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Yale 62

YAM Notes: November/December 2020

By Dick Riseling, for the Communications Team.

Chris Cory writes: A number of professional musicians adorn our class, but one of the most accomplished and celebrated is probably unknown to most of us because he is a celebrity in jazz. There’s no jazz in saying this, friends: Steve Swallow, who dropped out after sophomore year to pursue his calling, is known as one of the world’s greatest performers on the electric bass. He’s also a significant composer in the field, with works performed by what a recent reviewer listed as “some of the greatest jazz musicians” – Lee Konitz, Bill Evans, Art Farmer, Stan Getz, Chick Corea, Pat Metheny, Gary Burton and Lyle Mays. (The “recent reviewer” is Michael Ullman, writing in the May 27 edition of The Arts Fuse, a 13-year-old weekly online arts magazine out of Boston.) Steve, he says, has “created a distinctive contemporary jazz style.” An album of Steve’s works, “Swallow Tales,” played by a jazz trio including Steve, was released this spring by ECM records and has drawn favorable reviews on no fewer than 32 websites and publications in the US and abroad including Downbeat, The New Yorker and BBC News.

Bill Sullivan wrote to us midsummer: “Dear Yale ‘62 Communication Team, there’s not much news about myself.  I’ve been spending recent weeks doing copy editing for the annual LACUS forum, journal of the Linguistic Association of Canada and the United States.  I’m almost finished with one number (we have a couple of back issues still hanging), but I already have my next editing job lined up.  My wife Mary has just completed a monograph length draft of her eye view of our experiences on a teaching Fulbright to Poland in 1979-80.  We had our three pre-teen children with us in the People’s Republic of Poland (PRL), just after the end of Gomulka’s Soviet regime there.  It was an adventure for five Americans at a time and in a place where Nikt nic nie miał or, in rural Florida vernacular, wasn’t nobody had nothin’!  She’s been having a lot more fun with her project than I have with mine.  No working title as yet. Stay healthy, y’all!”

One classmate, Art Mann, reports that his grandson Ben is on campus as a first year, this fall. We hope to have some first-hand news from him concerning what living on campus is like during Covid. If any other classmates have grandchildren now studying in New Haven, let us know their names, class and observations about this extraordinary experiment in education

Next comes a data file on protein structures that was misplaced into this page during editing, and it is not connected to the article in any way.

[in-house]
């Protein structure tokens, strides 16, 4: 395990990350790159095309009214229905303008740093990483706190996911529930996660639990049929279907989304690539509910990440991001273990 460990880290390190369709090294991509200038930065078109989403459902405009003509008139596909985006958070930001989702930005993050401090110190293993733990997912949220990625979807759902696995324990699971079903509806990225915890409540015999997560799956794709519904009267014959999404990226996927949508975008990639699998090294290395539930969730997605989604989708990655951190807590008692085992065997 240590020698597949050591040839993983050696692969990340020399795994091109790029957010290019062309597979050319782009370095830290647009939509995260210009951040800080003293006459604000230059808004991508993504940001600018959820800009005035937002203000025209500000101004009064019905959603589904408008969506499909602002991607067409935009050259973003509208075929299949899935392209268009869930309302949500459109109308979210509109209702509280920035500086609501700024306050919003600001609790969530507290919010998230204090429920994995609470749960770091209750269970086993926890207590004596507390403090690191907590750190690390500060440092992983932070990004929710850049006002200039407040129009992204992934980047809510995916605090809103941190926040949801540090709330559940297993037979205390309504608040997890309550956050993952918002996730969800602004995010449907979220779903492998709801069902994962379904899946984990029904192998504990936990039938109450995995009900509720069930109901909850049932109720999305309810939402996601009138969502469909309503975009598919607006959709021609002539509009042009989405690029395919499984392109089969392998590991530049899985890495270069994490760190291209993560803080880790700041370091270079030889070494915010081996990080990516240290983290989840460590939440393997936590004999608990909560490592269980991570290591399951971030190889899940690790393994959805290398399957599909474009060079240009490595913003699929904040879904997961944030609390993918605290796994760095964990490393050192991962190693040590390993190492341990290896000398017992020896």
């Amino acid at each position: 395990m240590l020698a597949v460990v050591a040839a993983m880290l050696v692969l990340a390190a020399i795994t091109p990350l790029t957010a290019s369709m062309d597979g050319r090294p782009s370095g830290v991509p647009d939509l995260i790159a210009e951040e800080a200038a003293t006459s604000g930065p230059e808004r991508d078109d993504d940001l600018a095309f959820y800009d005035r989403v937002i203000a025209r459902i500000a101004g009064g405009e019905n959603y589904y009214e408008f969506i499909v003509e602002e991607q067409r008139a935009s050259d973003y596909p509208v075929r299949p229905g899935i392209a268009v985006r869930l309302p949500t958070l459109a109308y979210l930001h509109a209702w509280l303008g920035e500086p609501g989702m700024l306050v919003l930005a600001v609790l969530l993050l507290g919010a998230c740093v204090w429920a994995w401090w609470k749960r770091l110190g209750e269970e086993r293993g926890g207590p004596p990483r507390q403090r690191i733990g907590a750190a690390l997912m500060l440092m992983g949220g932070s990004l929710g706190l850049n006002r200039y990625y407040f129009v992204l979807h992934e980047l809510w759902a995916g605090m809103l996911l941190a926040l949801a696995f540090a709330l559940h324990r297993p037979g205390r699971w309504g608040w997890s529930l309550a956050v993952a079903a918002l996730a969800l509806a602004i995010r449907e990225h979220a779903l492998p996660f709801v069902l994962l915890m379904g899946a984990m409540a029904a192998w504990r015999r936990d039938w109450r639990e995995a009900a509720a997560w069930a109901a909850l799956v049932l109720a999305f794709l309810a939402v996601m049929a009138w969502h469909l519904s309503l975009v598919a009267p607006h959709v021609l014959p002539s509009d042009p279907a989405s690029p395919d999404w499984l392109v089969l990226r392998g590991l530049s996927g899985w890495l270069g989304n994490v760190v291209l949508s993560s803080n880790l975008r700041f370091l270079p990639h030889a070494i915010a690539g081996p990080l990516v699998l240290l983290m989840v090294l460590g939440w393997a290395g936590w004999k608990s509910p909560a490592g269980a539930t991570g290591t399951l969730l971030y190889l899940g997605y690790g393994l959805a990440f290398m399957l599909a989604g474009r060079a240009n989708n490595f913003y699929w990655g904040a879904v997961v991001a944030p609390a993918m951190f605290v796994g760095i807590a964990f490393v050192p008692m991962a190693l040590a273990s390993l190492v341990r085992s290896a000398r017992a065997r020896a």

Birthdays, as the majority of the class turns 80 this year, have developed into a topic “with legs,” returning over and over again, especially on our class website, where we’ve published celebration accounts from classmates as they’ve come into our mailbox. Phil Proctor sent us a few jokes we may consider “groaners,” which his brother-in-law bestowed on him, as he reached his foray into the ninth decade this summer. “Proctor is so old,” opined his relative, “that he visited the Dead Sea when it was only sick. When he was in school, they had no history, only current events. And when he saw Jurassic Park, it brought back memories!”

Our Virtual Coffee Hours continue on a monthly basis, on the first Thursday at 1:00 PM Eastern. We’ve tackled news of the day, China’s politics, COVID, Yale and its DOJ woes, and much more. Each month classmates get the chance to discuss, share and question each other on their opinions. Please join us! Send a note to asking to receive a link to the Zoom meeting, and we will make sure you get one.

Please be sure to visit the class website, to see what new items we have in store for your reading pleasure. We’ve employed original reportage by our classmates on a wide range of topics recently, including COVID news (by Lee Bolman and also by Bill Stork), social unrest in Portland, OR (by Jonathan Ater), Hong Kong political news (by Bill Stork), and participating in a COVID test kit project (by Ken Merkey). There’s much more, and more still, once this column reaches your mailbox.

Sadly, we note the loss of another classmate. Dennis “Denny” Snyder passed away on September 1. His obituary will be posted on our class website in due course.